Earlier this week this little blog o’mine hit 1000 views! And over 200 followers!
Since I actively started sharing my thoughts ’round these parts back in March, I have tried to navigate around the blogosphere in general and my fellow-Wordpressers in particular whenever I have the chance. One of the great things about blogging as a form of communication is that communities really do develop around common themes, interests and worldviews.
We are able to expand our networks and friends/family groups at an astonishing rate.
To those of you who have taken some time (which I know is precious and often pressed-for) to hang out with me here and have a look at my musings and responses to the world at large, I thank you.
It is both humbling and exciting to feel that my words and stories might be somehow resonating with something inside of others out there in the interworlds and wider worlds as a whole. It helps to fill the gap I’ve been feeling having been out of the classroom for a few years now.
Last night I had the opportunity to hang out with a friend who came into my life decades ago (I’m not going to tell you how many) but that I hadn’t seen in years and years and years. As he said (right after a comment about ‘suddenly feeling like he was back in the 80s’), most recently, we have had an extremely long ‘penpal’ relationship- undertaken primarily through the facebook and through readings of and comments on our blogs. We had a great catch-up session and the decades fell away in just a couple of hours. We certainly won’t wait nearly as long to have another face-to-face meet-up, but the online dialogue- about music and life in general- will continue until we manage to arrange one.
The idea of community and the dynamics of these diverse societies have changed utterly in the past few years. We can now easily be connected with people all over the globe; whether we’re playing scrabble with friends in other countries, getting to know someone with similar interests through the writings they take the time to post, or renewing friendships with people in different (or the same) cities.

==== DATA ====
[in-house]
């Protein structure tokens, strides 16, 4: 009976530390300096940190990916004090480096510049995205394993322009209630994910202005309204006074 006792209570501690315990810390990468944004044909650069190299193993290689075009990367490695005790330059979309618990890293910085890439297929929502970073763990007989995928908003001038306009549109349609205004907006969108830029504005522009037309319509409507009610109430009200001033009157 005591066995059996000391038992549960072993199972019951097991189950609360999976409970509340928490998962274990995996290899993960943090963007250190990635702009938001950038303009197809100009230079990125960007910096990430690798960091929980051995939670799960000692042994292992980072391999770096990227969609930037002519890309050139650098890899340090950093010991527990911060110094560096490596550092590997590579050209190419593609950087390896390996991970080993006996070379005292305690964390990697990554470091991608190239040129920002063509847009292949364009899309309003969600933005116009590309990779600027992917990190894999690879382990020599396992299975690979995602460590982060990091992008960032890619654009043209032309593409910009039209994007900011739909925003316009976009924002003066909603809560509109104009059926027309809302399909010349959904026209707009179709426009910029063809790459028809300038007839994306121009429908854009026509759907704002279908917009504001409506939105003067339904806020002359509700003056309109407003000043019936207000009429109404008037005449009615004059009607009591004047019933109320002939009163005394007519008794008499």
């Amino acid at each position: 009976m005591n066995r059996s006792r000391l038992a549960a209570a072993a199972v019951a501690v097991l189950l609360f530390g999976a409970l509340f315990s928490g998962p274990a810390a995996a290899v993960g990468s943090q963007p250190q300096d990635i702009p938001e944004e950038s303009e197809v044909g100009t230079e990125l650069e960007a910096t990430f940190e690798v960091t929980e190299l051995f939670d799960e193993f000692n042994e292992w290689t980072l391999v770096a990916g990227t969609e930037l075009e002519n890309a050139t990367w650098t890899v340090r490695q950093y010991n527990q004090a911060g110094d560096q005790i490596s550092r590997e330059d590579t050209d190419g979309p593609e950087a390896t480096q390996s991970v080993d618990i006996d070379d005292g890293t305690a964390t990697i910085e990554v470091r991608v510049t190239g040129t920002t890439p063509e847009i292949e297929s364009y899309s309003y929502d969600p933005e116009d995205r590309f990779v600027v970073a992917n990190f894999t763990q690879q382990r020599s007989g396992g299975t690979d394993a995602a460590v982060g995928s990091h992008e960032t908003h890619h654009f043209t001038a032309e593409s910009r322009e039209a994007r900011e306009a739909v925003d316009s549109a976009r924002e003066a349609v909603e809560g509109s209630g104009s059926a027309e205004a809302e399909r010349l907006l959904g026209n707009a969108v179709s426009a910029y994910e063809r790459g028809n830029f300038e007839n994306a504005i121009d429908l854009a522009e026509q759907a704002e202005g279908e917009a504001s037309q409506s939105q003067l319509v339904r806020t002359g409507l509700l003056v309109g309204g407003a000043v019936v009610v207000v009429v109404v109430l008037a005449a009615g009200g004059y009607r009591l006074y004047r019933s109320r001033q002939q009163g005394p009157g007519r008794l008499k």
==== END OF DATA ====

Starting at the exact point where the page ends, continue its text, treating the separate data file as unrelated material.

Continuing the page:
A well-written but seemingly random post can help to change a bad day into a great one, as a different perspective is offered on something of great import at a given time, or simply because the author is feeling exactly the same thing at the same time that I am.
All this new media- even with the drawbacks and dreck that can legitimately be associated with some of it- is our contemporary storytelling circle.
I have sat in a town square, on the many-cushioned floor of a library, under the dome of a planetarium, in a smoky coffee house, on the foredeck of a sailboat (to name but a very few locales) and had the pleasure of listening to accomplished storytellers share their tales of wonder or woe. While we do lose something in not experiencing the stories orally, the joy of reading a finely-crafted slice of life (or jokey tale or poignant memoir) reminds us of how connected we are.
The other day I wrote about being frustrated with the lack of reading- especially critical reading- skills that I seem to encounter on a daily basis, but I am extremely grateful to be part of a community that demonstrates- regularly and consistently- that there are a whole lot of people out there who are engaged in the on-going quest to discover and share the stories of humanity.
Our myths matter.
And so do our rituals.
One of the many commonalities we share across geographical, historical, racial, cultural, social and religious divides is the need to mark significant milestones. Anthropologists call these events ‘rites of passage.’ They mark our transitions from one stage to another and help to demonstrate and explain the cultural construction of social hierarchies, values and beliefs.
I’ve been feeling somewhat liminal of late, so I think I will see this particular benchmark as the push over the threshold that I’ve been looking for to help me fully leave behind one stage of my life and progress to the next.
I think I can justify a wee celebration of my thousand views.
Nothing showy or over-the-top.
Perhaps a little Friday dance party?
All around the world wherever you are
Dance in the street, anything you like
Do it in your car in the middle of the night*
Have a great weekend!
* M, Robin Scott’s synthpop project, was something of a threshold band- moving from the disco era of the late 70s into the New Wave of the early 80s. Not just a great tune- but apropos for both the name of the band and its position at the passage between two eras of music. Everything connects.